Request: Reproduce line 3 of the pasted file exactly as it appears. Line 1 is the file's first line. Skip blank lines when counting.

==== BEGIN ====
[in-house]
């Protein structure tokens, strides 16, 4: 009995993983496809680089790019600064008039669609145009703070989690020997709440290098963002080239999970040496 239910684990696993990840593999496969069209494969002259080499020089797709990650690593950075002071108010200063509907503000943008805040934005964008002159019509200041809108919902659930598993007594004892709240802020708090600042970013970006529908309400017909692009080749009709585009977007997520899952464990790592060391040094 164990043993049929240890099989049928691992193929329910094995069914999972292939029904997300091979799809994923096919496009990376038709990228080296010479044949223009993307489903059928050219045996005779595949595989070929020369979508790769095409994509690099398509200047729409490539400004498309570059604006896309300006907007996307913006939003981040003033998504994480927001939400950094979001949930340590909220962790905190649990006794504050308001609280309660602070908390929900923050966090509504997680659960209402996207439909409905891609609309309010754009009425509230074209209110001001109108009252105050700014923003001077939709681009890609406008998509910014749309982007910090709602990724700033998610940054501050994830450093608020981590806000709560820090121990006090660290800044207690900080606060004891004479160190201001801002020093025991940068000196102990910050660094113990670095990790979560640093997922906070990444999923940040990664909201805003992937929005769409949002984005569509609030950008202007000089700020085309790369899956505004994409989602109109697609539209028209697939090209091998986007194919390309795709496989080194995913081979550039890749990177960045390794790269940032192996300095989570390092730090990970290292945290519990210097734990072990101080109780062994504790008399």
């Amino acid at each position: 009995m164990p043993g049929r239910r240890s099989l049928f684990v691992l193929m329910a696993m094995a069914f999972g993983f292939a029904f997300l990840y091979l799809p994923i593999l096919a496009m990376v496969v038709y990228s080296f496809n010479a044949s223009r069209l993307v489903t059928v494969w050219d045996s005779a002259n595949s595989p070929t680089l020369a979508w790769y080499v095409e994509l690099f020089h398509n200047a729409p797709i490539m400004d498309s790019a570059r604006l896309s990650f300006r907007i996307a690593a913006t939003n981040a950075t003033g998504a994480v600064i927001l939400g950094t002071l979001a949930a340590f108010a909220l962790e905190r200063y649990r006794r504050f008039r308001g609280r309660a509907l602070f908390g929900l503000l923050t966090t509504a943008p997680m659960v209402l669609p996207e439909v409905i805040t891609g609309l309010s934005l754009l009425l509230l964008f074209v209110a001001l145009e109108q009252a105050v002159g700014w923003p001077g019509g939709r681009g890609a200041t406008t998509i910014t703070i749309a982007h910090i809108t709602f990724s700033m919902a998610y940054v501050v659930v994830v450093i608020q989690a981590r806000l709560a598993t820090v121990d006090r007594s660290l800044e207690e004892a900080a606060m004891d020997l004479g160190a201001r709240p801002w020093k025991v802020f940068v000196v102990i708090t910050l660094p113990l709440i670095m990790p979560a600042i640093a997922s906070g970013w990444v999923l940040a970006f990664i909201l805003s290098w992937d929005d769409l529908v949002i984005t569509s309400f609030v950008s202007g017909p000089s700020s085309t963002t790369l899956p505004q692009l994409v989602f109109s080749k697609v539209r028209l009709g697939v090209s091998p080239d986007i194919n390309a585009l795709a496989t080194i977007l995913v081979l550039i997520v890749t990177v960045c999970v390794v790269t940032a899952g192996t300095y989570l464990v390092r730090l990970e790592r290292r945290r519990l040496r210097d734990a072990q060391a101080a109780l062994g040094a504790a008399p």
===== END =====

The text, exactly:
């Amino acid at each position: 009995m164990p043993g049929r239910r240890s099989l049928f684990v691992l193929m329910a696993m094995a069914f999972g993983f292939a029904f997300l990840y091979l799809p994923i593999l096919a496009m990376v496969v038709y990228s080296f496809n010479a044949s223009r069209l993307v489903t059928v494969w050219d045996s005779a002259n595949s595989p070929t680089l020369a979508w790769y080499v095409e994509l690099f020089h398509n200047a729409p797709i490539m400004d498309s790019a570059r604006l896309s990650f300006r907007i996307a690593a913006t939003n981040a950075t003033g998504a994480v600064i927001l939400g950094t002071l979001a949930a340590f108010a909220l962790e905190r200063y649990r006794r504050f008039r308001g609280r309660a509907l602070f908390g929900l503000l923050t966090t509504a943008p997680m659960v209402l669609p996207e439909v409905i805040t891609g609309l309010s934005l754009l009425l509230l964008f074209v209110a001001l145009e109108q009252a105050v002159g700014w923003p001077g019509g939709r681009g890609a200041t406008t998509i910014t703070i749309a982007h910090i809108t709602f990724s700033m919902a998610y940054v501050v659930v994830v450093i608020q989690a981590r806000l709560a598993t820090v121990d006090r007594s660290l800044e207690e004892a900080a606060m004891d020997l004479g160190a201001r709240p801002w020093k025991v802020f940068v000196v102990i708090t910050l660094p113990l709440i670095m990790p979560a600042i640093a997922s906070g970013w990444v999923l940040a970006f990664i909201l805003s290098w992937d929005d769409l529908v949002i984005t569509s309400f609030v950008s202007g017909p000089s700020s085309t963002t790369l899956p505004q692009l994409v989602f109109s080749k697609v539209r028209l009709g697939v090209s091998p080239d986007i194919n390309a585009l795709a496989t080194i977007l995913v081979l550039i997520v890749t990177v960045c999970v390794v790269t940032a899952g192996t300095y989570l464990v390092r730090l990970e790592r290292r945290r519990l040496r210097d734990a072990q060391a101080a109780l062994g040094a504790a008399p």